1) Healthcare services. Originally called "healthcare freedom," this proposal was passed by the GOP Legislature as a result of President Obama’s healthcare law. Mostly symbolic and conflicting with the new federal law, the measure would have banned the state from mandating health-insurance purchases. Voters rejected it 49-51 percent.
2) Government revenue cap. This was designed to limit the amount of money the state received by limiting its revenue to a formula based on inflation and population changes. Voters rejected it 58-42 percent.
3) Abortion services. This proposal sought to prohibit what wasn’t being done in Florida: prohibit taxpayer funding of abortion. It also sought to strike a privacy-rights clause in the Constitution cited in cases that uphold abortion rights. Voters rejected it 45-55 percent.
4) Religious freedom. Private religious schools seeking more government money would have received more of it with the passage of this amendment, which struck a church-and-state separation clause in the state Constitution. Voters rejected it 45-56 percent.
What’s more, Florida tea party enemy No. 1, the outspoken and liberal Democrat Alan Grayson, won election in a newly drawn congressional seat in Central Florida. The other new congressional seat, in South Florida, was won by former West Palm Beach Mayor Lois Frankel, who had a relatively easy time dispatching her opponent, Adam Hasner, who had briefly run as a tea party conservative in the race to unseat Sen. Bill Nelson.
Nelson won handily, beating Congressman Connie Mack 55-42 percent. Mack’s campaign largely focused on calling Nelson a "lockstep liberal" — a line of attack that made the Republican seem like a partisan in a season when many voters want politicians to stop acting like political hatchet men.
Tuesday’s results indicate that the electorate in Florida wants a little more balance.
Where Republicans say no taxes should be raised, 57 percent of Floridians say that the wealthy at least should spend a little more, exit polls showed. Voters were more likely to believe that Obama’s policies favored the middle class when compared to Romney’s, which would be of more benefit to the rich.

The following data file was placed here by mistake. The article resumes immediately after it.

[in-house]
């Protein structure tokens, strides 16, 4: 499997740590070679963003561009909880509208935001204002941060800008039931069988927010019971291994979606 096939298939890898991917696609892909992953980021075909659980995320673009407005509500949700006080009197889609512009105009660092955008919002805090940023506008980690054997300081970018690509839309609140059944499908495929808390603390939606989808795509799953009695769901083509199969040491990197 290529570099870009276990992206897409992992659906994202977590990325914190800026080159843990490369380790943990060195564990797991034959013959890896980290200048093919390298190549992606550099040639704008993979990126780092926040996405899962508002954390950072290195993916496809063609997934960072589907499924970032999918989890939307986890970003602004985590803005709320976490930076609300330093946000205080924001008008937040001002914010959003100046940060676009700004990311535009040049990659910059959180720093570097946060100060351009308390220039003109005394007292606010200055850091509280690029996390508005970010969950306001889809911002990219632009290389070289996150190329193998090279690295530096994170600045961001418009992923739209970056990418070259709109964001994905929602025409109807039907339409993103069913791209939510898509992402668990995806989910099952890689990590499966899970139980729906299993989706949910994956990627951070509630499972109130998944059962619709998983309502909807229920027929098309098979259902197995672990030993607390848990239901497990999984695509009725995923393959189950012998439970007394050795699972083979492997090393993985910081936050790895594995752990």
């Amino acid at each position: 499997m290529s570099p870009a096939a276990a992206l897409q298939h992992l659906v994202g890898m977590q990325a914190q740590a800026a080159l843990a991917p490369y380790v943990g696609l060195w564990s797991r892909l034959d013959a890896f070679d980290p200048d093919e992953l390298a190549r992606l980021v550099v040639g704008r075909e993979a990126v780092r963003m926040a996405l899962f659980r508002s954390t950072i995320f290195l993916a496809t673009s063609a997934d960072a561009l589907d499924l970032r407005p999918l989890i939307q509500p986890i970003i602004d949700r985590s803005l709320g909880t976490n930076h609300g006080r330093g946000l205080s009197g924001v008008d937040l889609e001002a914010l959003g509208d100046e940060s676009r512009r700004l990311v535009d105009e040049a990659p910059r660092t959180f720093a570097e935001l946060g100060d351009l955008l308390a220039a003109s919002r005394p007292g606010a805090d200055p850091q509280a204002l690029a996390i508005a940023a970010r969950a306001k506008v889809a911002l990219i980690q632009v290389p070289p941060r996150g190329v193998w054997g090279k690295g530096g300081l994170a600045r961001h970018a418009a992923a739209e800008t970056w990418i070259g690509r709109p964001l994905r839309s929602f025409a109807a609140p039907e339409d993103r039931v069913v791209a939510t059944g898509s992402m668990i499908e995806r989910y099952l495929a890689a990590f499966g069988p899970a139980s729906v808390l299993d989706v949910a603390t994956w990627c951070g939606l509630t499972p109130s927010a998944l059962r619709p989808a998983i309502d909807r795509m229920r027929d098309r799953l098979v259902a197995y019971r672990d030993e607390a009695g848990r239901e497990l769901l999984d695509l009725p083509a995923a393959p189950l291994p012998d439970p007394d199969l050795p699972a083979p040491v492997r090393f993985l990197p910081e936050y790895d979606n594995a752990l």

But Florida voters are obviously not wild about Obama, either, and he’s the head of the Democratic Party.
Obama’s healthcare law, for instance wasn’t formally rejected by way of the anti-Obamacare amendment, voters in Florida disfavor the law. About 48 percent wanted at least some aspects of Obamacare repealed; 40 percent want to leave it as is or to expand it.
Asked if government should do more to solve problems, 40 percent said yes and 50 percent said no.
So while Democrats can exult in their Florida win Tuesday, they can remember that Republicans were feeling just as triumphant in 2010. And before that, in 2008, Democrats were enjoying Obama’s first historic win.
The differences between each of those elections? Turnout. Democrats, who outnumber registered Republicans in Florida, didn’t show in 2010 while the GOP over-performed. Democrats typically under-perform in gubernatorial election years in Florida, which is why the GOP controls the state Capitol.
"The Obama organization showed up Tuesday and the Republicans did not to the same degree," Plakon said. "Now the next two years begins."
That’s a good indication tea party conservatism is far from over. It’s just taking a break. Florida voters thought it needed one.